Exercise Behavior Change Interventions In Cancer Survivors

At present, few published studies have examined the effects of an exercise behavior change intervention in cancer survivors. Jones and colleagues37 examined the effects of two oncologist-centered interventions on self-reported exercise behavior in breast cancer survivors beginning treatment. During their initial treatment consultation, participants were randomized to receive either: (a) an oncologist's recommendation to exercise, (b) an oncologist's recommendation to exercise plus a referral to a Kinesiologist, and (c) usual care (i.e., no recommendation). Results of this study indicated that participants receiving an exercise recommendation reported more exercise than those receiving usual care. The authors noted, however, that the initial treatment consultation may not be the opportune time to recommend exercise given the amount of information dispensed during this time and the stress level of the cancer survivor. Nonetheless, this trial suggests that advocating exercise behavior via an oncologist's recommendation may be an easy and efficient form of promoting exercise in cancer survivors.

Recognizing the need for efficient and effective methods that have the capacity to positively affect exercise behaviors, Demark-Wahnefried and colleagues have recently published two design papers that outline and describe two ongoing randomized controlled trials designed to test whether various health behavior counseling methods affect exercise behavior and fruit and vegetable consumption in breast and prostate cancer survivors. Project LEAD (Project Leading the Way in Education Against Disease)38 is the first trial to test whether a 6-month personally tailored telephone-counseling program is effective in improving diet and exercise behaviors in early stage breast and prostate cancer survivors. Survivors are being randomized to an experimental or control group. The experimental group receives a mailed workbook and telephone counseling (tailored on stage of readiness) pertaining to overall diet and exercise behaviors. The control group receives a mailed workbook and telephone counseling in other health-related areas. The primary outcome of the study is physical function. Secondary outcomes include diet quality, exercise, body mass index, depression, quality of life (QoL), and perceived health.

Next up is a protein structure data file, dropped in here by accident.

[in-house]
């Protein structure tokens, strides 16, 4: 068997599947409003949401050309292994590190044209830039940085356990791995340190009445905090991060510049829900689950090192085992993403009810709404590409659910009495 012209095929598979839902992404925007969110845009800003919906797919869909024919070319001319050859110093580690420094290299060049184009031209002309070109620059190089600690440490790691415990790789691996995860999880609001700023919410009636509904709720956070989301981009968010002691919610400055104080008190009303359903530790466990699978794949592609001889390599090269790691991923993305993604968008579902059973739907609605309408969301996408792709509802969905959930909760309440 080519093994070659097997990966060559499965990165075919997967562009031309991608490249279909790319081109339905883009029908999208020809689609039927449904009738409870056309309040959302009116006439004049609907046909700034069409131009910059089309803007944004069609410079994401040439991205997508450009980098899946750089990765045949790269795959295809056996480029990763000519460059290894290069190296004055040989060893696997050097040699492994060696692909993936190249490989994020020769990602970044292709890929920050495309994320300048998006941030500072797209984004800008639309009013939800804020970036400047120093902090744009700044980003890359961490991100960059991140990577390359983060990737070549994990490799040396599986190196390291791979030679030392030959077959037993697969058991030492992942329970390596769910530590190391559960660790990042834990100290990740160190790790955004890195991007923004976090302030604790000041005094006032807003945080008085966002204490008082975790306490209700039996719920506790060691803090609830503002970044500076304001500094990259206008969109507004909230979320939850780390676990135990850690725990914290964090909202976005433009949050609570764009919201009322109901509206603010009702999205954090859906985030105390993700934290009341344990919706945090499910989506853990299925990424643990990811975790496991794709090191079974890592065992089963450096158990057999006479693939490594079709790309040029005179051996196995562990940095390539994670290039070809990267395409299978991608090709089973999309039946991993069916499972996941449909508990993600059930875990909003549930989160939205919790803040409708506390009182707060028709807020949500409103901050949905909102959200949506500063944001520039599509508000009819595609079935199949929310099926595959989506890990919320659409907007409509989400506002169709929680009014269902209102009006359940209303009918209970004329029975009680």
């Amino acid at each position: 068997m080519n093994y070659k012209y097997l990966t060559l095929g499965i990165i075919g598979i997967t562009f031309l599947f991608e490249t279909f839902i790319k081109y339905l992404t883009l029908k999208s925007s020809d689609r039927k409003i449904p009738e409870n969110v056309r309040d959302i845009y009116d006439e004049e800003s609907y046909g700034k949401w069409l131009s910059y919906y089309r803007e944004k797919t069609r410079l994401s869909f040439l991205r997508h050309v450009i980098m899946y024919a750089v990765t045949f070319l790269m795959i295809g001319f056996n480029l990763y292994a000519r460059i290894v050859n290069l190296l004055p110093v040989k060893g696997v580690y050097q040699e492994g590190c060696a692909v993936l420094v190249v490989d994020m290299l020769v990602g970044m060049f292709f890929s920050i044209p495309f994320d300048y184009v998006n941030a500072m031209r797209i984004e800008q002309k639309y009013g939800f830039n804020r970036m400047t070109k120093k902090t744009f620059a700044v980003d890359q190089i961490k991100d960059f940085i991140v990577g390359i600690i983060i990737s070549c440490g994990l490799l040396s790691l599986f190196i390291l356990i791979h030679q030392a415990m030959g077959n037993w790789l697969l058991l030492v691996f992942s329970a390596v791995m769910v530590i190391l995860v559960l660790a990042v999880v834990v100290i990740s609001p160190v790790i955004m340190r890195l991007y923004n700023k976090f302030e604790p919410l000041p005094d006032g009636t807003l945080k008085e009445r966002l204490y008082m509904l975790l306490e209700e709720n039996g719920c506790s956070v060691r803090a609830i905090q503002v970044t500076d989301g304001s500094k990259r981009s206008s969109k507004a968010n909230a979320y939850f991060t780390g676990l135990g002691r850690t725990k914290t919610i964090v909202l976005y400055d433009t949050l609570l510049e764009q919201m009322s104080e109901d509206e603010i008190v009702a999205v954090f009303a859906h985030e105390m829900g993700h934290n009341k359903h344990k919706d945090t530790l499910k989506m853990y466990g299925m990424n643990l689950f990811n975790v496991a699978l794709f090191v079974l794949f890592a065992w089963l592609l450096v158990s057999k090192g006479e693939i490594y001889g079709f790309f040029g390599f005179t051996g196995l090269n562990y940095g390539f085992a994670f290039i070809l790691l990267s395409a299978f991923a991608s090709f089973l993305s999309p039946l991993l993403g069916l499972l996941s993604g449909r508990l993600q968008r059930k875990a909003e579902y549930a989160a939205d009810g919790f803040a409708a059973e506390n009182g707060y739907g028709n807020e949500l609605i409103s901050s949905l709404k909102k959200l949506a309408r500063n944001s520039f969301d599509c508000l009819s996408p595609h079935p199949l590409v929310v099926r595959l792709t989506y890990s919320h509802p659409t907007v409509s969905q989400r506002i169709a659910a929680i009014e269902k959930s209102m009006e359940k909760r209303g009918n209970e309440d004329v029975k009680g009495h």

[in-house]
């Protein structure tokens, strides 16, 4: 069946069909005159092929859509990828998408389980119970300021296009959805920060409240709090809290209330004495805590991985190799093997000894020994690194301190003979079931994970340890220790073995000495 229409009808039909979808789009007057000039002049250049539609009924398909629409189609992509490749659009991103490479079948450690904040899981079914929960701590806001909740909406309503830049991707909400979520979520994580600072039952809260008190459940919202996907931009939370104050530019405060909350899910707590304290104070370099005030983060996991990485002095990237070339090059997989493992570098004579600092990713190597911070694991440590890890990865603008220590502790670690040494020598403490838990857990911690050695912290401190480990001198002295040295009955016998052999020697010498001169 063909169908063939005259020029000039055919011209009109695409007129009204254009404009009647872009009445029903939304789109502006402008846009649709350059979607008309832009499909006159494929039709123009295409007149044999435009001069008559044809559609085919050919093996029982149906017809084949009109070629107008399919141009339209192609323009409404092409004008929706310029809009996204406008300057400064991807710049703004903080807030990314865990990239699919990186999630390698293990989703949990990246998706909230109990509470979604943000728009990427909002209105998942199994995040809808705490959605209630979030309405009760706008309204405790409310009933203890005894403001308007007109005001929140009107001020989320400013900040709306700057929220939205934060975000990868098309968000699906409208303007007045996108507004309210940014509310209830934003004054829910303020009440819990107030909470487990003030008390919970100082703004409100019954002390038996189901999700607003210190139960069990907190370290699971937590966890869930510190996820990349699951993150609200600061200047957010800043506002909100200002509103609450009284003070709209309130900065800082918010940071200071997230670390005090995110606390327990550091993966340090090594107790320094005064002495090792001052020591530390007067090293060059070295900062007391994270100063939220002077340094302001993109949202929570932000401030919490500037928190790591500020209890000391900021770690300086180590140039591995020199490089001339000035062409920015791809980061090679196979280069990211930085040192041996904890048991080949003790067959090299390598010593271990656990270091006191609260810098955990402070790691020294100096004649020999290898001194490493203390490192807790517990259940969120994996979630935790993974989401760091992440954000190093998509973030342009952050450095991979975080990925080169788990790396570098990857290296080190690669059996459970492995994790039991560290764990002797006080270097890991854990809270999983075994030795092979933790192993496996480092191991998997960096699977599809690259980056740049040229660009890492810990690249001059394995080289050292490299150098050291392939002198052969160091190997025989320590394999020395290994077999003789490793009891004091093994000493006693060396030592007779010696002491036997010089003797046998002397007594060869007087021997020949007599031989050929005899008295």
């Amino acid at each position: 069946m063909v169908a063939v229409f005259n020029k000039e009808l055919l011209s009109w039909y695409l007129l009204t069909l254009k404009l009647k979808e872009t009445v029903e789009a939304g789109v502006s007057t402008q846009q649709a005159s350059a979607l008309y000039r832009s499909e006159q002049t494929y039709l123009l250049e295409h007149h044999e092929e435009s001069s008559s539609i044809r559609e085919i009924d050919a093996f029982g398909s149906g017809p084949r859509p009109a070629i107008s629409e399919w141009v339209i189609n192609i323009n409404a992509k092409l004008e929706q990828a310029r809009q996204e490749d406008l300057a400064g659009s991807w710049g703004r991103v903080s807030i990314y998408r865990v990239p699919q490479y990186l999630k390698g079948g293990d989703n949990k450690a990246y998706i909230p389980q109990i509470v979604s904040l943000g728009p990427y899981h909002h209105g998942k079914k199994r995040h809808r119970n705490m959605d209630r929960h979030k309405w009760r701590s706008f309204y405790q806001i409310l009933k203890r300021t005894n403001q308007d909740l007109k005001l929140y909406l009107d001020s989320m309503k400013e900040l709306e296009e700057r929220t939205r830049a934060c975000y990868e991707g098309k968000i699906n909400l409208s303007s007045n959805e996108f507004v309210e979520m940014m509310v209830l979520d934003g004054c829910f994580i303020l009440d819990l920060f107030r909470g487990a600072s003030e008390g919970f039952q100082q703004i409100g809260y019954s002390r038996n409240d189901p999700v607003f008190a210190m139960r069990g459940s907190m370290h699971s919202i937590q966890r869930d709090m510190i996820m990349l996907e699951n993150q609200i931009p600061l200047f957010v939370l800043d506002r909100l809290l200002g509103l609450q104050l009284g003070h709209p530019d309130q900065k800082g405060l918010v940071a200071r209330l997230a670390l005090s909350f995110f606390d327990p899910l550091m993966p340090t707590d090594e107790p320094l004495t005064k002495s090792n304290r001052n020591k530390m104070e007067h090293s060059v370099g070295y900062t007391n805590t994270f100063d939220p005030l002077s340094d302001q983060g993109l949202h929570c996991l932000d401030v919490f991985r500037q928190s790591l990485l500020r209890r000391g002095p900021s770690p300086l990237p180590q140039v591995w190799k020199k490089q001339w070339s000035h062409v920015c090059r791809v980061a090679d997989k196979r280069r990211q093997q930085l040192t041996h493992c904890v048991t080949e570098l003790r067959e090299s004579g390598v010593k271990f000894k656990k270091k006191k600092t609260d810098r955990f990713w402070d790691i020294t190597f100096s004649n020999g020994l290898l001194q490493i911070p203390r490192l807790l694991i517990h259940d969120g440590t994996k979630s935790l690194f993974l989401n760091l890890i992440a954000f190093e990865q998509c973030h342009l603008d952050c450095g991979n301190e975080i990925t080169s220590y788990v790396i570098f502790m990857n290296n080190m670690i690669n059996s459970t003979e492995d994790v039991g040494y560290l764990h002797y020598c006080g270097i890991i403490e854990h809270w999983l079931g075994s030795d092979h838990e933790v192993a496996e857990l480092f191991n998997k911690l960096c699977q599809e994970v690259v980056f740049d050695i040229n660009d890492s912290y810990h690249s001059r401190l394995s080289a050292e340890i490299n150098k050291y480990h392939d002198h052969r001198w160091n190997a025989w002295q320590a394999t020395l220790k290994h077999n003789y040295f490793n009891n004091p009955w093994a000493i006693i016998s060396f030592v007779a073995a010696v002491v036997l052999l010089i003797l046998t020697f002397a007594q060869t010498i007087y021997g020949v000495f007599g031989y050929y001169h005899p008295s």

FRESH START (a randomized trial of activity and diet among cancer survivors)39 is designed to evaluate the efficacy and effectiveness of personally tailored print materials in promoting lifestyle changes in breast and prostate cancer survivors. Survivors in the intervention group receive the FRESH START intervention program that consists of a series of workbooks, newsletters, and update cards that are tailored based upon information collected during a baseline interview. Survivors in the control group receive non-tailored, health-promotion print materials that promote exercise and a healthy diet. Primary endpoints are exercise behavior and dietary intake. Secondary endpoints include perceived health, QoL, depression, and weight status. These aforementioned studies will provide important information pertaining to the efficacy of distance medicine-based approaches in promoting exercise in cancer survivors.

At the University of Alberta, we have recently developed a 62-page exercise guidebook for breast cancer survivors (Exercise for health: An exercise guide for breast cancer survivors) based on the theoretical components of the TPB. The information in the exercise guidebook was formulated and written based on behavioral, normative, and control beliefs elicited from breast cancer survivors in previous research. The guidebook consists of 10 chapters and includes participant-centered activities designed to enhance attitude (i.e., instrumental and affective attitudes), subjective norm (i.e., injunctive and descriptive norms), PBC (i.e., self-efficacy and controllability), and implementation intentions (e.g., goal-setting, planning). These written activities are also designed to facilitate participant engagement in the information. The exercise guidebook also incorporated previous research examining exercise preferences of breast cancer survivors.2,32

By examining potentially feasible, practical, and novel forms of exercise promotion in the cancer population, cancer care professionals (e.g., oncologists, nurses, physiotherapists, dieticians) can become aware of these approaches of communicating and promoting exercise information and behavior as an effective tool for assisting in exercise adoption and maintenance and further enhancing QoL after treatment(s) for cancer. These interventions may also offer the researcher a viable opportunity to reach, target, and influence a large number of individuals that otherwise would not be able to participate in clinically-based programs.

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